↑ "My first instinct was to do a library," Shaler Ladd says of his experience pilfering the annals of Sotheby's catalog. "For centuries people have used books to travel back in time, but also to consider the future and see how we live today." He wanted to blend antiques with contemporary lifestyles in a way that mirrored the contemplative quality of books. Following that theme, Ladd nabbed furniture from Europe's Age of Enlightenment, things like a bureau plat writing table from the late-18th-century France, a pair of 18th-century brass-mounted mahogany directoire chairs, and a pair of George II satinwood bookcase cabinets. Much of the modern feel comes in the form of an orange print (valued at $40,000 to $60,000) by 20th-century painter Francis Bacon, coupled spatially with a 20th-century Italian light fixture that "looks like it came from outer-space," Ladd says. "It has an incredible relationship with the Francis Bacon, which is all orange and pink. It's like the black and white forms of this chandelier came out of the 2D lithographic and out into 3D form."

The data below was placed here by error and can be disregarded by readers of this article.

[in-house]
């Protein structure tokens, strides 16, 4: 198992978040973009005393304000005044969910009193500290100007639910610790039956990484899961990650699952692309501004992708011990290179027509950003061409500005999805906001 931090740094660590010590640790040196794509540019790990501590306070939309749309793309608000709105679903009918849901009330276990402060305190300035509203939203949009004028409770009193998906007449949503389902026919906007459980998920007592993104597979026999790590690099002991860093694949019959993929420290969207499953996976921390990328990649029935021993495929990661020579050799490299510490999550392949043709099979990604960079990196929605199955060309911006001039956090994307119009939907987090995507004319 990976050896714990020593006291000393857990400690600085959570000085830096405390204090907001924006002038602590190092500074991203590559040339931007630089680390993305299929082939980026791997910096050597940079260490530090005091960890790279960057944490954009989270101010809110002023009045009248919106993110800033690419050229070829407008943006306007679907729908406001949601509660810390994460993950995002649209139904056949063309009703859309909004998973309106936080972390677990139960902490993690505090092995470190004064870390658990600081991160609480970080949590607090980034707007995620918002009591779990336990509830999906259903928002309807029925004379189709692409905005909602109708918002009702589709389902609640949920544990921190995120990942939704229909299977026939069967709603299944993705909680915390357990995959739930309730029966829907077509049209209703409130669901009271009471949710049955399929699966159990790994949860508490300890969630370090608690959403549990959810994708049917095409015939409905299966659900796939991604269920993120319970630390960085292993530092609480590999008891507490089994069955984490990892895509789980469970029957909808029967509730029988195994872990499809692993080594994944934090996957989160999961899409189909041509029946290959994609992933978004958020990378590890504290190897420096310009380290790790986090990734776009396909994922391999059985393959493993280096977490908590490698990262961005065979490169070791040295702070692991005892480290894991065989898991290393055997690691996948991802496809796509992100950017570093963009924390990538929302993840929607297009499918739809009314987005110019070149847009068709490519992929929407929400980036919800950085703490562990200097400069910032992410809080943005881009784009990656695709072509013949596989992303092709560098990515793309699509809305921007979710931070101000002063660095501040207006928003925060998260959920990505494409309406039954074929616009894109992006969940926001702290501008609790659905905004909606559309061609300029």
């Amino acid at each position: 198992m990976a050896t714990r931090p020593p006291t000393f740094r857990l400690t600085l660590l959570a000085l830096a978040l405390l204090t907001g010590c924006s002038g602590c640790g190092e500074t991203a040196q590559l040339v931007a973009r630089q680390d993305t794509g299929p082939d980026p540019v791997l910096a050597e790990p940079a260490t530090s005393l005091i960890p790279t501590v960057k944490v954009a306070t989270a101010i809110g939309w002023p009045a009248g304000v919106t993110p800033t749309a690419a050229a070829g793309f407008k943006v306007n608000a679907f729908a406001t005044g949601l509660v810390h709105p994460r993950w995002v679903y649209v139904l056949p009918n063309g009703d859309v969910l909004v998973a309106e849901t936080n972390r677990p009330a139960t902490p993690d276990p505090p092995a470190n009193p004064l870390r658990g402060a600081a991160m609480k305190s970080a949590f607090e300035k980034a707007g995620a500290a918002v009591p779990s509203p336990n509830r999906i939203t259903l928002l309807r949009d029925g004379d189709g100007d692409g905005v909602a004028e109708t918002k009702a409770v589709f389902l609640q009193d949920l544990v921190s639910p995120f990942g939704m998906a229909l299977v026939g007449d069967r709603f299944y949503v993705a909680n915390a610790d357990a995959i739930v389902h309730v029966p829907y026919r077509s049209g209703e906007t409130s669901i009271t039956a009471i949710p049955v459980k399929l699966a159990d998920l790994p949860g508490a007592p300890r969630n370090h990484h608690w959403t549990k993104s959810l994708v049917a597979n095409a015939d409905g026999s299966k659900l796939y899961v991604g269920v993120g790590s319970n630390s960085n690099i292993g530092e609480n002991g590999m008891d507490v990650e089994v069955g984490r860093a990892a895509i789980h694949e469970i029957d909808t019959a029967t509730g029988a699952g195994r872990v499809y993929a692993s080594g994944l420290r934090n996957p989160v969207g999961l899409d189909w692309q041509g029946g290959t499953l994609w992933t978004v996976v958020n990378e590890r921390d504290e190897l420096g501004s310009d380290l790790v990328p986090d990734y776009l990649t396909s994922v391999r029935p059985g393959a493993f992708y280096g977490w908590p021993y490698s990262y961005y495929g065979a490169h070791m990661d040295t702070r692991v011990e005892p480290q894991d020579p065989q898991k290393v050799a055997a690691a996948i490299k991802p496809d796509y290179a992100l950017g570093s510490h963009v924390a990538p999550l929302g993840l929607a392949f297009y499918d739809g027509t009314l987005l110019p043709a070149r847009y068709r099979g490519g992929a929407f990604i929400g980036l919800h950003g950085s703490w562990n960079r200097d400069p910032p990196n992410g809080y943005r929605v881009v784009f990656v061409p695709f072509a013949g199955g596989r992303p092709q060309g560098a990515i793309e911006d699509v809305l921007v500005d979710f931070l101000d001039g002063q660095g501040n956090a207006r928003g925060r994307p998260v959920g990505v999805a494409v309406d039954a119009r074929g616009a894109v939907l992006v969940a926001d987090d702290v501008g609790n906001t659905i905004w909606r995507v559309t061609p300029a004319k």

The whole room is draped in a silk-and-cotton fabric "to make it look like a tent," and also includes an English telescope, a pair of Regency-period English globes, a Regency octagonal side table (topped, duh, with a silver tea set), and a Trabiz carpet from late 19th-century Persia. The total value of Sotheby's items here is estimated to range from $258K to $398K.

Olasky & Sinsteden

↑ For their take on a "gentleman's drawing room" designers—and Curbed Young Guns!Catherine Olasky and Max Sinsteden brought in a pearlwood secrétaire, a huge George II parcel-gilt cabinet, and an unambiguously rad George II mahogany barometer. It's all set on a saturated backdrop of "rich, warm ochre orange," as Sinsteden describes, which helps "offset all these wonderful antiques." The room's palette is not the only device used to balance the Old World feel of the room: a painting by Françoise Gilot spills primary colors above the marble chimney piece, while a small cubist work hangs beside the cabinet. And, of course, there's nothing quite like a MacBook and a copy of The Omnivore's Dilemma to bring a room into the 21st century. The Sotheby's goods add up to $337,500 to $489,500.